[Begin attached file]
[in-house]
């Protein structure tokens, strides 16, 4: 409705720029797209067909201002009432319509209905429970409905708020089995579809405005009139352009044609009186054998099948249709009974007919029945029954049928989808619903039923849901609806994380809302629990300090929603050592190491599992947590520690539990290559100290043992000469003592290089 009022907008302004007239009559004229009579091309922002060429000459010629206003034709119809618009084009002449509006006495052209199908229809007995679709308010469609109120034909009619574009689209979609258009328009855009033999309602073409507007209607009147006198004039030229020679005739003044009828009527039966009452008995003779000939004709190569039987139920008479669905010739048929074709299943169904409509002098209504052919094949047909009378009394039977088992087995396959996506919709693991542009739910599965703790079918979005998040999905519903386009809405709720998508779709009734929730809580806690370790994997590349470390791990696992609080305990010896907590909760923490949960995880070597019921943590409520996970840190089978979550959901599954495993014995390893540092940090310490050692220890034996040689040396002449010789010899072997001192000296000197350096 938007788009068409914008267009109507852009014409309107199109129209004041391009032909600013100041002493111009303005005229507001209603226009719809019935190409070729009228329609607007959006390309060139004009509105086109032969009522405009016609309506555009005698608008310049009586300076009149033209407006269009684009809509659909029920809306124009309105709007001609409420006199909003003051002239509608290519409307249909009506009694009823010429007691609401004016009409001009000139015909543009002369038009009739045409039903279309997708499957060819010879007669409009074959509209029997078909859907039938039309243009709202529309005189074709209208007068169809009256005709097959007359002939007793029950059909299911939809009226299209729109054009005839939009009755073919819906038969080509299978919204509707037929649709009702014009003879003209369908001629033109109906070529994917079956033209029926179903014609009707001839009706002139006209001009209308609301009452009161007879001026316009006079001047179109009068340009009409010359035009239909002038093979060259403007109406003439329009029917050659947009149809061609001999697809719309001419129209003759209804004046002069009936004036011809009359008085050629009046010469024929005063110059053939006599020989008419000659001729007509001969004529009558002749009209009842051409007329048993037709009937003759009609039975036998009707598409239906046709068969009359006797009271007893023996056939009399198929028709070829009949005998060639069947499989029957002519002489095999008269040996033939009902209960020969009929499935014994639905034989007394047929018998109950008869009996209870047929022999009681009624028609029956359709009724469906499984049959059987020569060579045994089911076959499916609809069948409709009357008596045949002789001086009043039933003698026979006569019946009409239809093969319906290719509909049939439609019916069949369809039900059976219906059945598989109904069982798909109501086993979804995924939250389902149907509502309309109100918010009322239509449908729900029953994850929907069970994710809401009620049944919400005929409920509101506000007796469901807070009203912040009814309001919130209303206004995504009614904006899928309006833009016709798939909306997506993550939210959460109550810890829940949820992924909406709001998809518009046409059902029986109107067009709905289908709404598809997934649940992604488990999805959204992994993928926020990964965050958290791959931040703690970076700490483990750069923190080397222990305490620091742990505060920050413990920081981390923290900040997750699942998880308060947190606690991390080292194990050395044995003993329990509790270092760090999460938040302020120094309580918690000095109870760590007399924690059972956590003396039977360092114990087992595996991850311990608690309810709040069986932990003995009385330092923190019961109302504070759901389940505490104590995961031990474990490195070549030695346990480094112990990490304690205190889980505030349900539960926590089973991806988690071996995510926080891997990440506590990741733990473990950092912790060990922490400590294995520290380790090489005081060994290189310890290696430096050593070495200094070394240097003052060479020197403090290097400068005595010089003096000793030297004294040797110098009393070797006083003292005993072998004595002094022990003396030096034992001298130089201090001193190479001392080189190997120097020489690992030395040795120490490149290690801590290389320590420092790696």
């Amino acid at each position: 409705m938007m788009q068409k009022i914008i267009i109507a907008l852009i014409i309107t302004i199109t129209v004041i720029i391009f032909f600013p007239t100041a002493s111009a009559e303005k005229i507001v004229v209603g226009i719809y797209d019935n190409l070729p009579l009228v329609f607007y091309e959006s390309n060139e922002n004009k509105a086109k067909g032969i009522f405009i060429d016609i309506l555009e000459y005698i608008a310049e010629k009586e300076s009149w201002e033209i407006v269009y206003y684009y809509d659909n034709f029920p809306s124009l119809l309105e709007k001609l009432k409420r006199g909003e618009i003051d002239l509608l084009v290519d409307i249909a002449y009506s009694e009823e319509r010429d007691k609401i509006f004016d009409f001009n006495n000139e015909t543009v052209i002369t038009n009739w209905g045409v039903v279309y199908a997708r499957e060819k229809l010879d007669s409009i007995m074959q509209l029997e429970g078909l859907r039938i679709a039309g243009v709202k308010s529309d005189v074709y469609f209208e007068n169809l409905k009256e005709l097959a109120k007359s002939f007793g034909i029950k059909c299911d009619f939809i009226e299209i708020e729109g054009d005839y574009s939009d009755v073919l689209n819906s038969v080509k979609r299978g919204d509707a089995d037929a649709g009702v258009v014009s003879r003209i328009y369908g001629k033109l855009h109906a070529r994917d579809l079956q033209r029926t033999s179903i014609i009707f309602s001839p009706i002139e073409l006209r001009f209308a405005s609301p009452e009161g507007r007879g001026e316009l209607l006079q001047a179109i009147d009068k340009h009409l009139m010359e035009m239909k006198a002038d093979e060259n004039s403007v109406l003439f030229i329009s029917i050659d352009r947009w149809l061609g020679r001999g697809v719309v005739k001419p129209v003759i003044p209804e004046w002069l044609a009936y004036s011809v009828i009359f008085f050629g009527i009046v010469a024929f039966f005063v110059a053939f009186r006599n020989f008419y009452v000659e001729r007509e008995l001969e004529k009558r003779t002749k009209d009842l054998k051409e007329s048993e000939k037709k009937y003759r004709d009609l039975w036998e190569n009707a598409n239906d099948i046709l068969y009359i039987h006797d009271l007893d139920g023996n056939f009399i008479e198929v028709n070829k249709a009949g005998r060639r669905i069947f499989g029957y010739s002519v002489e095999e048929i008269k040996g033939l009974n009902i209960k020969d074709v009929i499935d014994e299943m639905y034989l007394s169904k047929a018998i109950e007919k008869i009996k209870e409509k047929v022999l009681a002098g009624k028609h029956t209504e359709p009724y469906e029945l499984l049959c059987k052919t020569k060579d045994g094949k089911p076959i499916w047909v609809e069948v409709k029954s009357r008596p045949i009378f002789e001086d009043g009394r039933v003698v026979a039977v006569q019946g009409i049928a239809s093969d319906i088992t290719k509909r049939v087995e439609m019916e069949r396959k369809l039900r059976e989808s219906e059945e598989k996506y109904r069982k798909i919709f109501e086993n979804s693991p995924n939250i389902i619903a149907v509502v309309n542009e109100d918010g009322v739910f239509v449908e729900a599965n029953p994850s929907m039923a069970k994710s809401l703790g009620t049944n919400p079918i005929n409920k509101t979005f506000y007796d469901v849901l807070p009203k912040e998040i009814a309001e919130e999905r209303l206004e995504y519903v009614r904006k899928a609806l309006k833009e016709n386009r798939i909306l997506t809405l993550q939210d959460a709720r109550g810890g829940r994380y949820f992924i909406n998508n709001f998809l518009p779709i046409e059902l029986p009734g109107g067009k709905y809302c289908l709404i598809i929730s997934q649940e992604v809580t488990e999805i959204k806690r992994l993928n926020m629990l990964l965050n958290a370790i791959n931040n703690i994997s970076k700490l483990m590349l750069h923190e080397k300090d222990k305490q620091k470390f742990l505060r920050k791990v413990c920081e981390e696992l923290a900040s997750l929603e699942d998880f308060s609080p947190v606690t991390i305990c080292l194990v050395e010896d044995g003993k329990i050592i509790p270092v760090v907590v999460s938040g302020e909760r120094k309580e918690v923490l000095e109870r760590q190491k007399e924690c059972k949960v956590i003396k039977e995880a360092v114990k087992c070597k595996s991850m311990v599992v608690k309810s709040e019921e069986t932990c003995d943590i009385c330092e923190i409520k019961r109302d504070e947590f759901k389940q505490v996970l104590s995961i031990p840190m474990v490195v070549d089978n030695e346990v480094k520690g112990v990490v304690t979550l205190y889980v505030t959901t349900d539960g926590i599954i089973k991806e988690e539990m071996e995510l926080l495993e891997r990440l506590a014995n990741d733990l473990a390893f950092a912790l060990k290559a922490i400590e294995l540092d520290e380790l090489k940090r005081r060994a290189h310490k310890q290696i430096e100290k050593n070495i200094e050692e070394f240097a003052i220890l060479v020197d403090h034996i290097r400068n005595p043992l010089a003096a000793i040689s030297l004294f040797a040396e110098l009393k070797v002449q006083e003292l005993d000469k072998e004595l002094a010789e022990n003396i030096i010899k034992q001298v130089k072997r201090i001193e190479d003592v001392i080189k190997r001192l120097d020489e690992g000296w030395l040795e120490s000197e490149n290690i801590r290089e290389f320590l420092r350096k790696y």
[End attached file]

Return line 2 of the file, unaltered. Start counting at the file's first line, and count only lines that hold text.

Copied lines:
């Protein structure tokens, strides 16, 4: 409705720029797209067909201002009432319509209905429970409905708020089995579809405005009139352009044609009186054998099948249709009974007919029945029954049928989808619903039923849901609806994380809302629990300090929603050592190491599992947590520690539990290559100290043992000469003592290089 009022907008302004007239009559004229009579091309922002060429000459010629206003034709119809618009084009002449509006006495052209199908229809007995679709308010469609109120034909009619574009689209979609258009328009855009033999309602073409507007209607009147006198004039030229020679005739003044009828009527039966009452008995003779000939004709190569039987139920008479669905010739048929074709299943169904409509002098209504052919094949047909009378009394039977088992087995396959996506919709693991542009739910599965703790079918979005998040999905519903386009809405709720998508779709009734929730809580806690370790994997590349470390791990696992609080305990010896907590909760923490949960995880070597019921943590409520996970840190089978979550959901599954495993014995390893540092940090310490050692220890034996040689040396002449010789010899072997001192000296000197350096 938007788009068409914008267009109507852009014409309107199109129209004041391009032909600013100041002493111009303005005229507001209603226009719809019935190409070729009228329609607007959006390309060139004009509105086109032969009522405009016609309506555009005698608008310049009586300076009149033209407006269009684009809509659909029920809306124009309105709007001609409420006199909003003051002239509608290519409307249909009506009694009823010429007691609401004016009409001009000139015909543009002369038009009739045409039903279309997708499957060819010879007669409009074959509209029997078909859907039938039309243009709202529309005189074709209208007068169809009256005709097959007359002939007793029950059909299911939809009226299209729109054009005839939009009755073919819906038969080509299978919204509707037929649709009702014009003879003209369908001629033109109906070529994917079956033209029926179903014609009707001839009706002139006209001009209308609301009452009161007879001026316009006079001047179109009068340009009409010359035009239909002038093979060259403007109406003439329009029917050659947009149809061609001999697809719309001419129209003759209804004046002069009936004036011809009359008085050629009046010469024929005063110059053939006599020989008419000659001729007509001969004529009558002749009209009842051409007329048993037709009937003759009609039975036998009707598409239906046709068969009359006797009271007893023996056939009399198929028709070829009949005998060639069947499989029957002519002489095999008269040996033939009902209960020969009929499935014994639905034989007394047929018998109950008869009996209870047929022999009681009624028609029956359709009724469906499984049959059987020569060579045994089911076959499916609809069948409709009357008596045949002789001086009043039933003698026979006569019946009409239809093969319906290719509909049939439609019916069949369809039900059976219906059945598989109904069982798909109501086993979804995924939250389902149907509502309309109100918010009322239509449908729900029953994850929907069970994710809401009620049944919400005929409920509101506000007796469901807070009203912040009814309001919130209303206004995504009614904006899928309006833009016709798939909306997506993550939210959460109550810890829940949820992924909406709001998809518009046409059902029986109107067009709905289908709404598809997934649940992604488990999805959204992994993928926020990964965050958290791959931040703690970076700490483990750069923190080397222990305490620091742990505060920050413990920081981390923290900040997750699942998880308060947190606690991390080292194990050395044995003993329990509790270092760090999460938040302020120094309580918690000095109870760590007399924690059972956590003396039977360092114990087992595996991850311990608690309810709040069986932990003995009385330092923190019961109302504070759901389940505490104590995961031990474990490195070549030695346990480094112990990490304690205190889980505030349900539960926590089973991806988690071996995510926080891997990440506590990741733990473990950092912790060990922490400590294995520290380790090489005081060994290189310890290696430096050593070495200094070394240097003052060479020197403090290097400068005595010089003096000793030297004294040797110098009393070797006083003292005993072998004595002094022990003396030096034992001298130089201090001193190479001392080189190997120097020489690992030395040795120490490149290690801590290389320590420092790696």